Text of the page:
1
$\begingroup$

How can one quickly showthat the coefficient of determination, $\ R^2 $ , for a linear regression model containing an intercept is invariant with respect to linear transformations of the dependent variable, whereas the uncentered coefficient of determination is not?

$\endgroup$
2
  • $\begingroup$ I believe you mean to write affine transformations instead of linear transformations. Strictly speaking, a linear transformation of a (univariate) response just multiplies its values by a constant. An affine transformation may also add a constant to all values. That distinction ought to give you a strong hint concerning what's going on: since such an additive constant (obviously) is a multiple of the intercept term, it will be completely accounted for by the intercept, leaving the fitted values unchanged--whence $R^2$ will not change, either. $\endgroup$
    – whuber
    Dec 1 '16 at 17:51
  • 1
    $\begingroup$ Bonsaibubble, after having read several of your posts I suggest you make your future titles more informative. This one could have been "Invariance of $R^2$ w.r.t. linear transformations" or the like. Your titles (like the current one) should not be like tags but should reflect the particular problem. $\endgroup$ Jan 28 '17 at 17:32
2
$\begingroup$

Very quickly -- using the formula $$R^2 (centered) = \dfrac{Model\ Sum\ of\ Squares}{Model\ Sum\ of\ Squares - Residual\ Sum\ of\ Squares} = \dfrac{\sum(\hat y_i - \bar y)^2}{\sum(\hat y_i - \bar y)^2 - \sum(\epsilon_i)^2} $$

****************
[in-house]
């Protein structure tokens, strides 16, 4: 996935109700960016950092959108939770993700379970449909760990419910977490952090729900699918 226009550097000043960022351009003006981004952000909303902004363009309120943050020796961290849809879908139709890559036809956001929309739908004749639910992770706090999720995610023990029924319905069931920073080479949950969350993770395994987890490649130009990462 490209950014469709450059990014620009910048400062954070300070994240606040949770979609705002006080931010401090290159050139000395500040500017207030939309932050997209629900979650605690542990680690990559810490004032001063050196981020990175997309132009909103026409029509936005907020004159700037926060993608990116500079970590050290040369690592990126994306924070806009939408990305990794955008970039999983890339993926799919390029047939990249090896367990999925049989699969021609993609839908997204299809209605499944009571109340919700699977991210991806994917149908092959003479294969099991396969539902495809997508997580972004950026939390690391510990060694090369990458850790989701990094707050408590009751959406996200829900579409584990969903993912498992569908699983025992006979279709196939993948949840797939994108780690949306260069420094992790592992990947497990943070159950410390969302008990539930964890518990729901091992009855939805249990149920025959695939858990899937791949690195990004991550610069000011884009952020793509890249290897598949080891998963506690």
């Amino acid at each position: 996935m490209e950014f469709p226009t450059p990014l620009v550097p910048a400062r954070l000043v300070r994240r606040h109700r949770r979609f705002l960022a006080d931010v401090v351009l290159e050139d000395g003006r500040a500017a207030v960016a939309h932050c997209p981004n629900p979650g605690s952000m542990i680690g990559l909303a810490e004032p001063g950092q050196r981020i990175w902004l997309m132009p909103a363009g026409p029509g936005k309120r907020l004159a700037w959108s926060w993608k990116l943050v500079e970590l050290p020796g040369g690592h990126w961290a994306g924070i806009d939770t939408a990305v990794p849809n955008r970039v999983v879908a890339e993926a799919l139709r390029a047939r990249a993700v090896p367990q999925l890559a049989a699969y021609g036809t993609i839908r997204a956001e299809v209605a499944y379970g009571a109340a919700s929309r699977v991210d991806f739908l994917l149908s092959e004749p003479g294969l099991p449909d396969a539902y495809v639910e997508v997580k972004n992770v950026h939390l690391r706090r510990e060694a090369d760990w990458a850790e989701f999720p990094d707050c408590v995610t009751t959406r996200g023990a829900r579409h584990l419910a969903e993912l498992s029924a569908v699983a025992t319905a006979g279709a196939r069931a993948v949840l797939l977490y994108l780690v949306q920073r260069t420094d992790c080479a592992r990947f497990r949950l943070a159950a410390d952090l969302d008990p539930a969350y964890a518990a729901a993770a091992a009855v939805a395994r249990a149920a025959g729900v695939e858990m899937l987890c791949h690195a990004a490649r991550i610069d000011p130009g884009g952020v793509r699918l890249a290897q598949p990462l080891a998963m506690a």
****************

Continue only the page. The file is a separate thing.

With a linear transformation of the dependent variable $y$, the distance between the fitted values and $\bar y$ remains the same. Likewise, since a linear transformation of the dependent variable changes the intercept, but not the slope, the residuals remain the same as well. So, $$MSS = MSS^\prime and\ RSS = RSS^\prime$$ where $MSS^\prime$ and $RSS$ are from the transformed linear model. Therefore, $$R^2(centered) = R^2(centered)^\prime$$

With the uncentered $R^2$ removes the mean of $y$ from the summation. $$R^2 (uncentered) = \dfrac{\sum(\hat y_i)^2}{\sum(\hat y_i)^2 - \sum(\epsilon_i)^2} $$ So, $$MSS \ne MSS^\prime and\ RSS = RSS^\prime$$ Therefore, $$R^2(uncentered) \ne R^2(uncentered)^\prime$$ The lack of centering for the uncentered $R^2$ means that the value changes after a linear transformation of $y$.

$\endgroup$

Your Answer

By clicking “Post Your Answer”, you agree to our terms of service, privacy policy and cookie policy

Not the answer you're looking for? Browse other questions tagged or ask your own question.